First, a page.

Monday 29 Oct 2018
Immediate step to protect vital railway ‘artery’ in the south west to start in November
- Repairs to four breakwaters, which protect the coast from the force of waves, will begin in November to immediately improve protection for the Dawlish sea wall and the railway running along the coast
- The work is expected to take six months and community events will be held in Dawlish, Teignmouth and Holcombe in the coming weeks for local communities to find out more
World leading engineers in coastal, tunnel, cliff and railway engineering are to carry out vital repair work in Dawlish, Devon, in November as Network Rail continues work to safeguard the stretch of railway that connects the south west with the rest of the country.
Repairs will be made to four breakwaters, which are the barriers built out to sea to protect the coast from the force of waves, by expert engineering teams from Network Rail and BAM Nuttall with the vital work set to take six months.
Protecting the route through Dawlish is a national priority and these immediate short-term improvements to the resilience of the railway will be made whilst Network Rail continues with the £15m detailed development of longer term options for government to consider.
As a result, repairs to breakwaters at four locations along the coast will start next month after the structures were identified as being in a poor state of repair and not providing the protection that the coast and, therefore, this iconic stretch of railway line requires. The breakwaters that require repair are at Boat Cove, Coastguards Point, Colonnade Underpass and Langstone Rock.
Along with the breakwater repairs by BAM Nuttall, Arcadis, another leading engineering company, will continue to investigate whether loose material from the top of the cliff above Parsons Tunnel at Holcombe may be removed to stabilise the cliff and therefore reduce the risk of land slips in the short-term.
Such is the scale and importance of the challenge that Network Rail has now established a dedicated South West Rail Resilience Programme to identify and implement the best options to improve rail resilience of this iconic stretch of railway. This is to avoid a repetition of the events of 2014 when the line was closed for eight weeks after extreme weather washed away the seawall and a massive landslide blocked the railway with 20,000 tonnes of material.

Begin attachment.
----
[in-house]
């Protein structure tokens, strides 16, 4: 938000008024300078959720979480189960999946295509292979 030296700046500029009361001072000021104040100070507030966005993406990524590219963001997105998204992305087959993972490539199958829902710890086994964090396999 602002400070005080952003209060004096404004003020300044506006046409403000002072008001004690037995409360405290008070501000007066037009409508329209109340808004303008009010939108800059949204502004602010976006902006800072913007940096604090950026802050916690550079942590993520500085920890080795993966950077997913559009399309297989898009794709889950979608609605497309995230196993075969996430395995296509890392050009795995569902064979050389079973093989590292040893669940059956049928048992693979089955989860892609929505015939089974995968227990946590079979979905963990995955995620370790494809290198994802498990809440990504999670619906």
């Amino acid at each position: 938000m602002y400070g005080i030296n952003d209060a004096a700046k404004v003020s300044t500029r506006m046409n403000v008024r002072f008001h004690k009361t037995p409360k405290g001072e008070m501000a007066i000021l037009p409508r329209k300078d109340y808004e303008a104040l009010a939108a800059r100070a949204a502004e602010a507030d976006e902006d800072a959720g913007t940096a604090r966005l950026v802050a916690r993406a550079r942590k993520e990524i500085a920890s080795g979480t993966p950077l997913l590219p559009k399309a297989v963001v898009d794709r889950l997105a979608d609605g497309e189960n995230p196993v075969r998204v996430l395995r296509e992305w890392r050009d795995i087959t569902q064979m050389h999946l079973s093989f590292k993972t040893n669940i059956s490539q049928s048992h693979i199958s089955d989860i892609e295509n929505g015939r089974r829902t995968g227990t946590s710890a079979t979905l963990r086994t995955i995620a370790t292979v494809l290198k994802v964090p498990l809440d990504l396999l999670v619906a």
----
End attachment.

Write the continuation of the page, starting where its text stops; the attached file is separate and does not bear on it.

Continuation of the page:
The South West Rail Resilience Programme has seen world-leading engineers conducting detailed studies along the route between Teignmouth and Dawlish which will determine what is happening to the cliffs and coastline, in order that the viability of a number of alternative solutions can be established. These options will help to secure the long-term future of this vital rail artery, which serves communities and businesses in South Devon and Cornwall, and connects the region to the rest of the UK.
Network Rail and its engineering experts will be out and about in the community to explain the investigatory work that they are doing over the next few months as well as the immediate works being started in November to strengthen Dawlish sea wall:
- 30 October - Dawlish Methodist Church, Dawlish, EX7 9PB from 14.30-17.30
- 7 November - Teignmouth Library - 19A Fore St, Teignmouth TQ14 8DY from 16.00-19.00
- 15 November - Holcombe Village Hall, Holcombe from 16.00-19.00
Mike Gallop, director of route asset management for Network Rail said: “This section of the railway is vital for many residents and communities in Devon and Cornwall and we are committed to safeguarding it for future generations.
“However, it’s going to take us time to work out the best ways to protect the railway and then deliver these works, so we wanted to find ways now to make the railway more resilient than it currently is. By repairing the breakwaters we can give some immediate protection to the sea wall, the railway and town behind it, and we are looking at how we can put in place immediate, short term measures to reduce the risk of a landslip on the cliff at Holcombe.
“Alongside this, we will continue to work up longer-term options for us to present to the local community, local councils and government in 2019.
“We are acutely mindful of the need to consider the views of the local community, the long-term needs of the environment as well as the need to provide a sustainable railway for Devon and Cornwall.”
Cllr Humphrey Clemens, Teignbridge District Council’s portfolio holder for planning and coastal management, said: “Teignbridge has been working closely with Network Rail since the Dawlish 2014 event and remains keen to assist this regionally important infrastructure being made resilient for the future.
“It is vitally important to ensure that residents’ opinions and suggestions, together with enhancements to the public realm, are incorporated within the medium-term plans. Short term we also recognise the need for ongoing works to the existing breakwaters which should continue to offer some protection from storm events.”
About Network Rail
We own, operate and develop Britain's railway infrastructure; that's 20,000 miles of track, 30,000 bridges, tunnels and viaducts and the thousands of signals, level crossings and stations. We run 20 of the UK's largest stations while all the others, over 2,500, are run by the country's train operating companies.
Every day, there are more than 4.8 million journeys made in the UK and over 600 freight trains run on the network. People depend on Britain's railway for their daily commute, to visit friends and loved ones and to get them home safe every day. Our role is to deliver a safe and reliable railway, so we carefully manage and deliver thousands of projects every year that form part of the multi-billion pound Railway Upgrade Plan, to grow and expand the nation's railway network to respond to the tremendous growth and demand the railway has experienced - a doubling of passenger journeys over the past 20 years.